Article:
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Some Great Ray Bradbury Quotes

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Ray Bradbury: http://www.flickr.com/photos/alan-light/2398217399/

Ray Bradbury has had as much influence over me, as far as how I view reading and writing, as anyone else on earth. From the first time I read The Martian Chronicles, to his wonderful creativity manifesto Zen In The Art of Writing, Ray Bradbury quotes have become my gospel. I love his stories, his integrity, his unapologetic love of science fiction and adventure, and I love the fact that I know there are thousands and thousands of others out there who feel the same as I do.

So I’d like to give a list of my favorite quotes from. Mr. Bradbury. I’d like to see them all added to a book of scripture. Or maybe to all the holy works!

  • I don’t try to describe the future. I try to prevent it.
  • You don’t have to burn books to destroy a culture. Just get people to stop reading them.
  • Learning to let go should be learned before learning to get. Life should be touched, not strangled. You’ve got to relax, let it happen at times, and at others move forward with it.
  • Love is easy, and I love writing. You can’t resist love. You get an idea, someone says something, and you’re in love.
  • If you enjoy living, it is not difficult to keep the sense of wonder.
  • Without libraries what have we? We have no past and no future.
  • Why would you clone people when you can go to bed with them and make a baby? C’mon, it’s stupid. (from Salon magazine)With computers, kids can connect and search libraries and the Encyclopedia Britannica, but if you don’t teach them to read in the first place, they’re not going to [log on], are they? (speaking to a school board association in a wonderful speech)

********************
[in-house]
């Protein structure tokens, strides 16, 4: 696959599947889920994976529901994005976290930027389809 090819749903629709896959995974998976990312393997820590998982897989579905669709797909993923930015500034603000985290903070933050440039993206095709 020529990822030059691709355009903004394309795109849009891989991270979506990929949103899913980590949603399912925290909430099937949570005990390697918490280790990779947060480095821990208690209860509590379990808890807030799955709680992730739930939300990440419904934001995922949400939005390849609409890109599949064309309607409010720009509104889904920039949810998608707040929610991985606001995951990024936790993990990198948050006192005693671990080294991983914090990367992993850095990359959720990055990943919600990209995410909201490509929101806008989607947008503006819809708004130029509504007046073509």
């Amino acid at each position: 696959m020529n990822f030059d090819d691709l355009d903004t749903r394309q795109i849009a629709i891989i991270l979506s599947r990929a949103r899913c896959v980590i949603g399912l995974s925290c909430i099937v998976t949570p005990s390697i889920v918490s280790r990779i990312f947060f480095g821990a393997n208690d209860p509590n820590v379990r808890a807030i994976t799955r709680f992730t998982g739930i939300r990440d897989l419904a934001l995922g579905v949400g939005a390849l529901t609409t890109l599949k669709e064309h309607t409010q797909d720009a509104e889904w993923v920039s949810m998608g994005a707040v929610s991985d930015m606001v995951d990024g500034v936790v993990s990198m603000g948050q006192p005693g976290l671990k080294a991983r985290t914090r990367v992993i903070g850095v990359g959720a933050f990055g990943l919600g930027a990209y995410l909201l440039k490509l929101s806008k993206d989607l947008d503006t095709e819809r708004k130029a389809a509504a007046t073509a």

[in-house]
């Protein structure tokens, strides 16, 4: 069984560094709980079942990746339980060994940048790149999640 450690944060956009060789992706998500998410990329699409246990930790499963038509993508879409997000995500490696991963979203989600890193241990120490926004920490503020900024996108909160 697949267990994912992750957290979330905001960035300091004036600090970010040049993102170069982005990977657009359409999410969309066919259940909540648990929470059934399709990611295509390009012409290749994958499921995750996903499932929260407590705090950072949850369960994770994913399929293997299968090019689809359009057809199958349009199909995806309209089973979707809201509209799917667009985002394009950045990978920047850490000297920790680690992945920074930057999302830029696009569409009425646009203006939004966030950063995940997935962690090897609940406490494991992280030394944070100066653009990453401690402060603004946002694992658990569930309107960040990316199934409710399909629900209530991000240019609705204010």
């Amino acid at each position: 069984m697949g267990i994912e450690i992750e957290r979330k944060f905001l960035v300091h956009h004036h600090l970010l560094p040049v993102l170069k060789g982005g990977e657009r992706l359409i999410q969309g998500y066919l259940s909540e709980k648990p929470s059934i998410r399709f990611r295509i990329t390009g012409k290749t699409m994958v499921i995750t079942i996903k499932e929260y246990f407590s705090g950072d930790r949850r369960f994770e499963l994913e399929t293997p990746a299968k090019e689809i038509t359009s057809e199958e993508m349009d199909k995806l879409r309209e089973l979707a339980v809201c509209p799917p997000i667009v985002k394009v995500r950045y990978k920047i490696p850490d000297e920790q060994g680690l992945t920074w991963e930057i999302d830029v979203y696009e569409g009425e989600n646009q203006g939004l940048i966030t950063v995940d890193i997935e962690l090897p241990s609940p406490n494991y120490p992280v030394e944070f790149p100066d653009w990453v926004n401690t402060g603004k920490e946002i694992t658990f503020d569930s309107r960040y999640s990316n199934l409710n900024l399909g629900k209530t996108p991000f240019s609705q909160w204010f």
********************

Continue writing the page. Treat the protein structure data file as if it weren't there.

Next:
• There is more than one way to burn a book. And the world is full of people running about with lit matches. (great take on censorship!)
  • A book is a loaded gun in the house next door…Who knows who might be the target of the well-read man? (From Fahrenheit 451–which I really need to go read again)
  • Melt all the guns, I thought, break the knives, burn the guillotines-and the malicious will still write letters that kill. (from the under-read, in my opinion, Death Is A Lonely Business)
  • Really knowing is good. Not knowing, or refusing to know, is bad, or amoral, at least. You can’t act if you don’t know. Acting without knowing takes you right off the cliff (From Something Wicked This Way Comes, the greatest book with a carnival in it)
  • We earth men have a talent for ruining big, beautiful things. (From The Martian Chronicles–gives me chills)

I’m going to stop there for now. When Ray Bradbury passes away, the world will lose a true treasure. And the tragedy is that he will not be mourned by nearly enough people. I want people to read, just so they can read Bradbury, if nothing else. I’ve never found an author with such wisdom, who still enjoyed writing about subjects that are deemed silly (books with aliens and ghosts in them!) by so many educated people.

My take is that if you don’t have the time for some Bradbury books once in a while, you’re not livin’! And it just occurred to me that I have only written reviews of a couple of his books, which I will have to remedy directly.

Ray, thank you for everything.

Josh

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